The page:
quickCheck prop2
  quickCheck prop3

It indeed works! Yet this a bit fishy definition, as we cannot define semantically correct Eq instance:

m1 = MConstant 'a'
m2 = MPartial (Map.fromList [(True, 'a'), (False, 'a')])

The m1 are m2 are semantically equivalent (lookup k has same results), but structurally different. And we can't know when MPartial have all key-values defined.

Spine refers to, uh, data structure spine. For example list defined as

data List a = Nil | Cons a (List a)

ins't strict in the spine, but

data SList a = SNil | SCons a !(SList a)


You can define infinite List, but SLists:

λ Prelude > let l = Cons 'a' l
λ Prelude > let sl = SCons 'a' sl
λ Prelude > l `seq` ()
λ Prelude > sl `seq` () -- goes into infinite loop

As Map is also strict in it's spine

data Map k a  = Bin {-# UNPACK #-} !Size !k a !(Map k a) !(Map k a)
              | Tip

we cannot construct infinite Map, even we had means to get all values of k type. But we can construct infinite ordinary Haskell list: [] to make pure for Applicative ZipList.

  • Could you please explain what is strict in it's spine means? – Kevin Meredith Jul 16 '15 at 20:44
  • 1
    Ah, Apply and Bind are nice finds! Btw you don't have to make those instances, they're already given in that package :-) – Bergi Jul 16 '15 at 21:01
  • @Bergi Good point, but I added them here for completeness, so one sees what they are. – phadej Jul 16 '15 at 21:06
  • 1
    I think the discussion of strictness should probably be preceded by an explanation of the essential problem: given a value but no key, the only Map you can make is empty, and pure = const empty violates the Applicative laws. – dfeuer Jul 16 '15 at 23:41
  • 1
    Conal Elliott's Denotational design with type class morphisms discusses the design of a Map-alike that implements Applicative. I think it could also be a Monad on the subcategory of Hask that only contains Semigroup instances. (By which I mean one could probably implement a law-abiding (>>=) :: Semigroup b => TMap k a -> (a -> TMap k b) -> TMap k b.) – Daniel Wagner Jul 18 '15 at 3:30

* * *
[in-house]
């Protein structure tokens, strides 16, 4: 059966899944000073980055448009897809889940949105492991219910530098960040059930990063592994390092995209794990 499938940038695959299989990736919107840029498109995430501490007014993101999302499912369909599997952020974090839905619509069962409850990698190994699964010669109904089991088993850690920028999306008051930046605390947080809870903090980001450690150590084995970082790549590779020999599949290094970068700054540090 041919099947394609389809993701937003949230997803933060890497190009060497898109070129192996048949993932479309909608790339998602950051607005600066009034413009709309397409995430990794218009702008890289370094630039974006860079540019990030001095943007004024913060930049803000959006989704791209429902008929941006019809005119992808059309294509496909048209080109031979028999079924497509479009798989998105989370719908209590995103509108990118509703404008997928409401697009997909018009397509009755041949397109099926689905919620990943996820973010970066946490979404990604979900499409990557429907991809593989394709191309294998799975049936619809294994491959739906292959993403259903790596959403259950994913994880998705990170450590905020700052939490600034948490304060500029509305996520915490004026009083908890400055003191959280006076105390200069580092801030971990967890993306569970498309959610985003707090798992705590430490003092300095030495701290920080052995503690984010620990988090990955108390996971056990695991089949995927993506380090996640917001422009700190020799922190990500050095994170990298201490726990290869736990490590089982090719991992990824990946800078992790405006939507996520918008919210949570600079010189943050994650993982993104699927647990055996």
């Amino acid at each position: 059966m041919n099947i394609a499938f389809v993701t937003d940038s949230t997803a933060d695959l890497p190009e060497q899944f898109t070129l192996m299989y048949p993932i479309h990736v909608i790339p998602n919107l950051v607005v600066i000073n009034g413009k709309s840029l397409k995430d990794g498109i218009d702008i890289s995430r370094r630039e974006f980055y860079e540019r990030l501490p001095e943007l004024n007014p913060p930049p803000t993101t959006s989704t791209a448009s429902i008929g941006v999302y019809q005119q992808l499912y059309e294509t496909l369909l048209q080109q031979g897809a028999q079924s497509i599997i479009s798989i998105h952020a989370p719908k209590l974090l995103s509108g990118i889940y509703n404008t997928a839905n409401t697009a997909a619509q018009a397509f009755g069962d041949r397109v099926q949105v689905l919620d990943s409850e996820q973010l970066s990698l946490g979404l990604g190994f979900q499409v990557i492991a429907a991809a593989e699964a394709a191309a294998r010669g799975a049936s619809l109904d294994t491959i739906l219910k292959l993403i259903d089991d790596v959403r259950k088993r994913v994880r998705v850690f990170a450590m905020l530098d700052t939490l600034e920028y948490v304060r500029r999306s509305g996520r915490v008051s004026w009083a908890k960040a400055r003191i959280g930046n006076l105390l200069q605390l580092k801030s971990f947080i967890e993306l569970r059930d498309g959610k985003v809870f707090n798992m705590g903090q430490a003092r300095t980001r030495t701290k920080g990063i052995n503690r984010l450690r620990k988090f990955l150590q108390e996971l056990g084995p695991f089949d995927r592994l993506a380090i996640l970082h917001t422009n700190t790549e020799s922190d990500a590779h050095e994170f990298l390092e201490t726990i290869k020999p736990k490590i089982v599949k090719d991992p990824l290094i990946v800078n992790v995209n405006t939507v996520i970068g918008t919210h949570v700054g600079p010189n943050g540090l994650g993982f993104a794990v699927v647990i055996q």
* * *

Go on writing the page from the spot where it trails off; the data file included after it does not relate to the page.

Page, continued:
No, there is no Monad instance for Map indeed.

I see that Scala's Map implements flatMap.

I assume you notice that alone doesn't make it a monad?

But we can try nonetheless to make Haskell's Map a Monad. How would it intuitively work? We'd map over the values of the map, return a new map for each, and then join together all those maps by using unions. That should work!

Indeed, if we take a closer look at the classes that Map implements we see something very similar:

import Data.Map
import Data.Traversable
import Data.Foldable
import Data.Monoid

where Monoid.mconcat takes the role of our unions, and Traversable offers a foldMapDefault that does exactly what we want (and could be used for >>=)!

However, when we want to implement return we have a problem - there's no key! We get a value, but we cannot make a Map from that! That's the same problem Scala has avoided by making flatMap more generic than a monad. We could solve this by getting a default value for the key, e.g. by requiring the key type to be a Monoid instance, and make an instance (Ord k, Monoid k) => Monad (Map k) with that - but it will fail to satisfy the monad laws because of the limited return.

Still, all the use cases of the overloaded flatMap in Scala are covered by equivalent methods on Haskell Maps. You'll want to have a closer look at mapMaybe/mapMaybeWithkey and foldMap/foldMapWithKey.

  • 1
    The right identity law doesn't seem to hold: m >>= return for any map with non-mempty key. Invalid instances destroy equational reasoning, please don't make them. – phadej Jul 17 '15 at 15:36
  • @phadej: Thanks. I initially planned to incorporate a check of the monad laws in my answer, but then forgot it. I've removed the nonsense :-) – Bergi Jul 17 '15 at 15:53

How would you implement return for Data.Map? Presumably return x would have x as a value, but with what key(s)?

  • Before posting, I had this same very same question. So, from ghci, I ran return x :: Map Int Int – Kevin Meredith Jul 16 '15 at 20:59
  • This would only work if there was a Monad instance, which you already know doesn't exist. – Alexey Romanov Jul 17 '15 at 7:29

Your Answer

By clicking “Post Your Answer”, you agree to our terms of service, privacy policy and cookie policy

Not the answer you're looking for? Browse other questions tagged or ask your own question.